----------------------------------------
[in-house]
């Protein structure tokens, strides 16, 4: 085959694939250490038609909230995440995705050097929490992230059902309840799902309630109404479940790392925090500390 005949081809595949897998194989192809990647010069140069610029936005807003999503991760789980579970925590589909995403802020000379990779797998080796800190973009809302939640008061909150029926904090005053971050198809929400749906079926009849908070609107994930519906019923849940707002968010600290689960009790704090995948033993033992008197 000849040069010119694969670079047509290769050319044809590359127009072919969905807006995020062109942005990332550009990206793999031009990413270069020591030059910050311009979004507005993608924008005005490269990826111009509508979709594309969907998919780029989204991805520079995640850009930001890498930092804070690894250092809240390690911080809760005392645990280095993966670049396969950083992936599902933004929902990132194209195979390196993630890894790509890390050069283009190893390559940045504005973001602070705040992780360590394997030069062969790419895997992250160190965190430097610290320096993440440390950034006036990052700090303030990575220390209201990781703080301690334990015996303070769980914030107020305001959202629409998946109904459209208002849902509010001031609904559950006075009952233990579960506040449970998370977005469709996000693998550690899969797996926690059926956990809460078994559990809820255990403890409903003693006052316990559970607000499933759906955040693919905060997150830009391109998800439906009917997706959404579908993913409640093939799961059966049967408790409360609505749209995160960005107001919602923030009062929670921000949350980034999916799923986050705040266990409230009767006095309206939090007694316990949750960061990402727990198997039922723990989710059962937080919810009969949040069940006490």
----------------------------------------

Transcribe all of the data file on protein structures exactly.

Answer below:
[in-house]
């Protein structure tokens, strides 16, 4: 085959694939250490038609909230995440995705050097929490992230059902309840799902309630109404479940790392925090500390 005949081809595949897998194989192809990647010069140069610029936005807003999503991760789980579970925590589909995403802020000379990779797998080796800190973009809302939640008061909150029926904090005053971050198809929400749906079926009849908070609107994930519906019923849940707002968010600290689960009790704090995948033993033992008197 000849040069010119694969670079047509290769050319044809590359127009072919969905807006995020062109942005990332550009990206793999031009990413270069020591030059910050311009979004507005993608924008005005490269990826111009509508979709594309969907998919780029989204991805520079995640850009930001890498930092804070690894250092809240390690911080809760005392645990280095993966670049396969950083992936599902933004929902990132194209195979390196993630890894790509890390050069283009190893390559940045504005973001602070705040992780360590394997030069062969790419895997992250160190965190430097610290320096993440440390950034006036990052700090303030990575220390209201990781703080301690334990015996303070769980914030107020305001959202629409998946109904459209208002849902509010001031609904559950006075009952233990579960506040449970998370977005469709996000693998550690899969797996926690059926956990809460078994559990809820255990403890409903003693006052316990559970607000499933759906955040693919905060997150830009391109998800439906009917997706959404579908993913409640093939799961059966049967408790409360609505749209995160960005107001919602923030009062929670921000949350980034999916799923986050705040266990409230009767006095309206939090007694316990949750960061990402727990198997039922723990989710059962937080919810009969949040069940006490």